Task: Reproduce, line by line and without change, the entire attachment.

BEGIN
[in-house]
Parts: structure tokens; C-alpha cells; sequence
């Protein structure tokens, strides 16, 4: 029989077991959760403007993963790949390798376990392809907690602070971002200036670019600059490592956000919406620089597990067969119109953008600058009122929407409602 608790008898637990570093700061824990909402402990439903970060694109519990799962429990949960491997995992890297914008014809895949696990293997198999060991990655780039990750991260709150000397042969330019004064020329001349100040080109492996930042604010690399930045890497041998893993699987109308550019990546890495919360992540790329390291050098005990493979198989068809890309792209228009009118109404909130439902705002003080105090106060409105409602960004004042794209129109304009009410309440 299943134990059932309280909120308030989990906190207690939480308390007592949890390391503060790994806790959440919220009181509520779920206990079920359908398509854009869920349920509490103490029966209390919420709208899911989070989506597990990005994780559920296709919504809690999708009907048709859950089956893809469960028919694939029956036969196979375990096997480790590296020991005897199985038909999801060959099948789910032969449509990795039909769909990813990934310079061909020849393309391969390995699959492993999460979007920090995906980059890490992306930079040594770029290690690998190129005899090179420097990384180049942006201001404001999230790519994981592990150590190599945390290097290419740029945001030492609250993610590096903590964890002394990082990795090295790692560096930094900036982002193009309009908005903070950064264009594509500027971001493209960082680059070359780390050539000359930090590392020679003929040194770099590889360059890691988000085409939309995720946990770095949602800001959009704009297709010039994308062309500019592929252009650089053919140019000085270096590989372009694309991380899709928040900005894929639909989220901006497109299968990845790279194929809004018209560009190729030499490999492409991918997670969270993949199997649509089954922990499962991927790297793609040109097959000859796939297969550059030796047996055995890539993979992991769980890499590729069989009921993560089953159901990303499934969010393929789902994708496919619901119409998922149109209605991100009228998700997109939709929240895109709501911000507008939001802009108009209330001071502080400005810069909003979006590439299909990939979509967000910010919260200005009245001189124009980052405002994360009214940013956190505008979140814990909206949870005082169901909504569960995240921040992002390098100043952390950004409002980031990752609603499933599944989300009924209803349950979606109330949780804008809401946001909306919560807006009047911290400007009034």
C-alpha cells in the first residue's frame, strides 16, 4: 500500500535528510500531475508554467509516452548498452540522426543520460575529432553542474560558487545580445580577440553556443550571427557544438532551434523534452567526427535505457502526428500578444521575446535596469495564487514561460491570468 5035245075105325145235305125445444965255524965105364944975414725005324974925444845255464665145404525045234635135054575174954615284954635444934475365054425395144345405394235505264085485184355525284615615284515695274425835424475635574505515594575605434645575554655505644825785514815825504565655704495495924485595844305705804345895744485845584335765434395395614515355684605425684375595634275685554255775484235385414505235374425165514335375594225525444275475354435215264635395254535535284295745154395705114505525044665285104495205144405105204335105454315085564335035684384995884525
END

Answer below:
[in-house]
Parts: structure tokens; C-alpha cells; sequence
């Protein structure tokens, strides 16, 4: 029989077991959760403007993963790949390798376990392809907690602070971002200036670019600059490592956000919406620089597990067969119109953008600058009122929407409602 608790008898637990570093700061824990909402402990439903970060694109519990799962429990949960491997995992890297914008014809895949696990293997198999060991990655780039990750991260709150000397042969330019004064020329001349100040080109492996930042604010690399930045890497041998893993699987109308550019990546890495919360992540790329390291050098005990493979198989068809890309792209228009009118109404909130439902705002003080105090106060409105409602960004004042794209129109304009009410309440 299943134990059932309280909120308030989990906190207690939480308390007592949890390391503060790994806790959440919220009181509520779920206990079920359908398509854009869920349920509490103490029966209390919420709208899911989070989506597990990005994780559920296709919504809690999708009907048709859950089956893809469960028919694939029956036969196979375990096997480790590296020991005897199985038909999801060959099948789910032969449509990795039909769909990813990934310079061909020849393309391969390995699959492993999460979007920090995906980059890490992306930079040594770029290690690998190129005899090179420097990384180049942006201001404001999230790519994981592990150590190599945390290097290419740029945001030492609250993610590096903590964890002394990082990795090295790692560096930094900036982002193009309009908005903070950064264009594509500027971001493209960082680059070359780390050539000359930090590392020679003929040194770099590889360059890691988000085409939309995720946990770095949602800001959009704009297709010039994308062309500019592929252009650089053919140019000085270096590989372009694309991380899709928040900005894929639909989220901006497109299968990845790279194929809004018209560009190729030499490999492409991918997670969270993949199997649509089954922990499962991927790297793609040109097959000859796939297969550059030796047996055995890539993979992991769980890499590729069989009921993560089953159901990303499934969010393929789902994708496919619901119409998922149109209605991100009228998700997109939709929240895109709501911000507008939001802009108009209330001071502080400005810069909003979006590439299909990939979509967000910010919260200005009245001189124009980052405002994360009214940013956190505008979140814990909206949870005082169901909504569960995240921040992002390098100043952390950004409002980031990752609603499933599944989300009924209803349950979606109330949780804008809401946001909306919560807006009047911290400007009034």
C-alpha cells in the first residue's frame, strides 16, 4: 500500500535528510500531475508554467509516452548498452540522426543520460575529432553542474560558487545580445580577440553556443550571427557544438532551434523534452567526427535505457502526428500578444521575446535596469495564487514561460491570468 5035245075105325145235305125445444965255524965105364944975414725005324974925444845255464665145404525045234635135054575174954615284954635444934475365054425395144345405394235505264085485184355525284615615284515695274425835424475635574505515594575605434645575554655505644825785514815825504565655704495495924485595844305705804345895744485845584335765434395395614515355684605425684375595634275685554255775484235385414505235374425165514335375594225525444275475354435215264635395254535535284295745154395705114505525044665285104495205144405105204335105454315085564335035684384995884525